In this section:

Eviction ban extended for second time 27/08/2020 Labelled as Rent, Tenants

Renters in the social and private rented sectors affected by coronavirus will continue to be protected after Housing Secretary Robert Jenrick announced that the Government would extend the ban on evictions for another four weeks.


The eviction ban was originally introduced in March 2020 for an initial period of 3 months and was first extended in June 2020 for a further 2-month period and was due to come to an end on 23 August 2020.


However, in the last-minute announcement made on 21 August 2020, the Government have now decided to continue the ban for a further 4 weeks taking the total period of the ban to 6 months.


The Government also intends to give tenants greater protection from eviction over the winter by requiring landlords to provide tenants with a minimum six months' notice in all bar those cases raising other serious issues such as those involving anti-social behaviour and domestic abuse perpetrators, until at least the end of March.


In summary:


  • The ban on evictions continues for four weeks taking the total ban to 6 months
  • New six-month notice periods to be in place until at least 31 March 2021
  • Once eviction hearings restart, the Judiciary will carefully prioritise the most serious cases including those involving anti-social behaviour and domestic abuse


ARCH has been involved in discussions with Housing Ministry officials regarding a potential "voluntary pledge" to help protect and sustain the tenancies of those tenants directly affected by loss of income due to Coronavirus and had also been involved in the Working Group set up by the Master of the Rolls to consider the categories of cases that would be prioritised when hearings were expected to resume after the 23 August. The late announcement by the Secretary of State of a further 4-week extension linked to the requirement for a six-month notice period came as a surprise.


ARCH Chief Executive John Bibby comments:


"Council house rents are, on average, considerably lower than rents in the private rented sector and tenants in the private rented sector often pay a high proportion of their incomes in rent. When that income is significantly reduced, either through furlough or through redundancy, most tenants will struggle - particularly if, as is the case in many areas, the Local Housing Allowance rates (currently set at only 30th percentile of market rents in the area) are insufficient to cover the weekly rent charged by their landlord."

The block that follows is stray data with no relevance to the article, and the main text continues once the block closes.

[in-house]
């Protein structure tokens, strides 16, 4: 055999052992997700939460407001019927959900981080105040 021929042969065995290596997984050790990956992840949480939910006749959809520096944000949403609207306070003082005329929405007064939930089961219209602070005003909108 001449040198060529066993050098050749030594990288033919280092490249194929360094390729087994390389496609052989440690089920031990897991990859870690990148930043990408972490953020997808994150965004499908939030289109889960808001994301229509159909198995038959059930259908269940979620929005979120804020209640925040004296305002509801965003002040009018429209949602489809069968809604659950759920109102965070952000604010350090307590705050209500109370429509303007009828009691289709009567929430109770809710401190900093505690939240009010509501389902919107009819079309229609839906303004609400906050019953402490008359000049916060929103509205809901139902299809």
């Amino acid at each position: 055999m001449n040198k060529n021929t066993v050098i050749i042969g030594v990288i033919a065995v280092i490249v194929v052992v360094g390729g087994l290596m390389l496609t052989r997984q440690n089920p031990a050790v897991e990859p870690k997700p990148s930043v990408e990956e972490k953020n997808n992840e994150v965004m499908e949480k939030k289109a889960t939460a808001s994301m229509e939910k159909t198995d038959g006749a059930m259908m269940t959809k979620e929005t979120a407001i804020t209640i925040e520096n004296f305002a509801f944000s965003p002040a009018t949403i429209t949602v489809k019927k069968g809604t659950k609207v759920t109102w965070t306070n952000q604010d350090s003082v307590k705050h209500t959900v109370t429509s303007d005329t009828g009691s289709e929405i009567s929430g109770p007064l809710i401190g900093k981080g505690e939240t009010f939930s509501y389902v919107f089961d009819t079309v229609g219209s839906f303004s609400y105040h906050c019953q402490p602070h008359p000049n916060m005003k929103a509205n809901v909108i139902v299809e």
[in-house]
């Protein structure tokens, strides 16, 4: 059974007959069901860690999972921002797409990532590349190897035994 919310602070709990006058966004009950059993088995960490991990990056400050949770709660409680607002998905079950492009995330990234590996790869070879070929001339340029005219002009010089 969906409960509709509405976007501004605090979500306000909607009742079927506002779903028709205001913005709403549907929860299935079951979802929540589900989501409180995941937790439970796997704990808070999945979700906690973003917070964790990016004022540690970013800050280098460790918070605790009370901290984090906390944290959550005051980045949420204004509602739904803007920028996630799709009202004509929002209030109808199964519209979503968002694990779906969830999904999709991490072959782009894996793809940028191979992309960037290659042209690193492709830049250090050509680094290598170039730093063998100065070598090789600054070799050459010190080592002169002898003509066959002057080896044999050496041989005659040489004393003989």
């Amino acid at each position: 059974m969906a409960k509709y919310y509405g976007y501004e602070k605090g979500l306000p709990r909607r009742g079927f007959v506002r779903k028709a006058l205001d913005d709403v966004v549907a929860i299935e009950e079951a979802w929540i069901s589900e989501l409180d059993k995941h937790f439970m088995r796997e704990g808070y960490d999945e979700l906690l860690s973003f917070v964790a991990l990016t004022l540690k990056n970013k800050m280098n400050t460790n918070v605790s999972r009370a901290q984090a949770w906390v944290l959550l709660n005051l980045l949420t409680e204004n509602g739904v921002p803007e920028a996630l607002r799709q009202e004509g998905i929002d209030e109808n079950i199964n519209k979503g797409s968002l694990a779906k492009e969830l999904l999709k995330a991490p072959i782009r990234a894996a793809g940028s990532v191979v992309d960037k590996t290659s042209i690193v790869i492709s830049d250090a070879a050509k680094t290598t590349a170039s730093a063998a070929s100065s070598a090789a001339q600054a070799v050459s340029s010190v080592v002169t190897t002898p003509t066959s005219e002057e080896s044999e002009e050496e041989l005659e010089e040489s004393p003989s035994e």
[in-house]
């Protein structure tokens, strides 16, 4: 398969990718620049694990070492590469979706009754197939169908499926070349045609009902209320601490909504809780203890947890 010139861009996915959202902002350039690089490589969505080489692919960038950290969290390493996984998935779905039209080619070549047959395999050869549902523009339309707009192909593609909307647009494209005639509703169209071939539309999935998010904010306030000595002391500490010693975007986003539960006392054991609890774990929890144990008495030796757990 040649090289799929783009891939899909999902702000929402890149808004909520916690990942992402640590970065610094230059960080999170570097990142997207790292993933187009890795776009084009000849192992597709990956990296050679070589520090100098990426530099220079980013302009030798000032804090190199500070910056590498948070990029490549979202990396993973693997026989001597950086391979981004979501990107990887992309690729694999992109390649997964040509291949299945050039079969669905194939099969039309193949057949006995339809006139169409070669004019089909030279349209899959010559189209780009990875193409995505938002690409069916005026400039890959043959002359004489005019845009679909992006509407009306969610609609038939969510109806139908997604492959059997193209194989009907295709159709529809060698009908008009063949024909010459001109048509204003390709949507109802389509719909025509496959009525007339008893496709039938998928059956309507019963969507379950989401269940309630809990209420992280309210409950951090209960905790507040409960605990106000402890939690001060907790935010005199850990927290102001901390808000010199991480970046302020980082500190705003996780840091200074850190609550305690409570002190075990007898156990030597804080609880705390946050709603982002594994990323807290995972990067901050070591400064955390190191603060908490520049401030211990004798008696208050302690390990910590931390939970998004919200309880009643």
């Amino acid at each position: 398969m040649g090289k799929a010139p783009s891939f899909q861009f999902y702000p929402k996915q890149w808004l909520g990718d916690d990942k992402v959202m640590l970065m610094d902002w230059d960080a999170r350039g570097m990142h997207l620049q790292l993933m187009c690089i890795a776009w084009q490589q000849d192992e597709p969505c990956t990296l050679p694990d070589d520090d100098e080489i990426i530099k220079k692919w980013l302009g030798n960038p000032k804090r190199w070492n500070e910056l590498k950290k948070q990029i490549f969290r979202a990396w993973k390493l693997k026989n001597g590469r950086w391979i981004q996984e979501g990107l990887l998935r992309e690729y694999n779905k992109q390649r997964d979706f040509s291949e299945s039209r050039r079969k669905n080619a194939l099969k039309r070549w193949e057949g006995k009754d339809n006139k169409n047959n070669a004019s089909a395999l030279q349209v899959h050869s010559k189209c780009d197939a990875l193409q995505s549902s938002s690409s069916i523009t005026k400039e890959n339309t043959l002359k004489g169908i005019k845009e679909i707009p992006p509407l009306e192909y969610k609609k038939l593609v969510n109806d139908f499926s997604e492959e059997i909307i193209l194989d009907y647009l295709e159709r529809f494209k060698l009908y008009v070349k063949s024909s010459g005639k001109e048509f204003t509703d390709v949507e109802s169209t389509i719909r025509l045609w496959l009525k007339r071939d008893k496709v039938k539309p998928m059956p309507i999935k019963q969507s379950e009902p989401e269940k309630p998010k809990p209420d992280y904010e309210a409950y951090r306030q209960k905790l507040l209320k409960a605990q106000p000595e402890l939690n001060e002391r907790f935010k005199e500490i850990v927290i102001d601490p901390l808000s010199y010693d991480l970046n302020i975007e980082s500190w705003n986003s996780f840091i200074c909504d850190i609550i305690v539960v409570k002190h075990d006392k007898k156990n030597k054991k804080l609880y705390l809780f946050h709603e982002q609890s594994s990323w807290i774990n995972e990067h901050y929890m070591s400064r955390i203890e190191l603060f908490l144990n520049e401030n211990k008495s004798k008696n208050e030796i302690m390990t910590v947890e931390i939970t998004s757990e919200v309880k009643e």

"Evictions in the council housing sector are very much seen as a last resort and most councils already have in place arrangements to directly support those tenants who want to pay but are unable to pay their rent to help enable them to sustain their tenancies."


"However some landlords in the private rented sector rely on the rental income to supplement their own incomes and/or to meet repayments on buy to let mortgages taken out on the properties and will have little choice but to seek repossession if their tenants simply cannot afford to pay."


"The further extension of the eviction ban, and the requirement to give an extended six-month notice period when the ban comes to an end, will do nothing to assist those tenants who now quite simply cannot afford to pay their rent. The extension of the ban and the longer notice period is merely erecting a temporary "dam" to hold back the flow of cases that are expected to hit the courts sooner or later".


"That flow could become a torrent or, worse still, become a Tsunami that will threaten to overwhelm local authority homelessness teams  - simply building a bigger dam to try to hold back the cases reaching the courts will ultimately do nothing to prevent the flow of cases."


"Latest figures show that before the Lockdown measures hit, there were already 93,000 homeless households living in temporary accommodation at the 31 March 2020 - up 9.4% on the 31 March 2019!  If we are to avoid a Tsunami of homelessness much more needs to be done "upstream" in the form of financial help to those tenants whose incomes have been directly affected by the Coronavirus pandemic and who genuinely have been unable to pay their rent."  


"In making the announcement the Secretary of State said the Government remain committed to bringing forward reforms to provide greater security to tenants and promised to bring forward legislation in due course, once the urgencies of responding to the pandemic have passed, to deliver a better deal for renters and a fairer more effective rental market. That I am afraid will be too late and the Government must act now to provide greater security to tenants in the private rented sector and in particular to end so called "Section 21" no fault evictions."

Like emailLink
ARCH Member Comments 2 people like this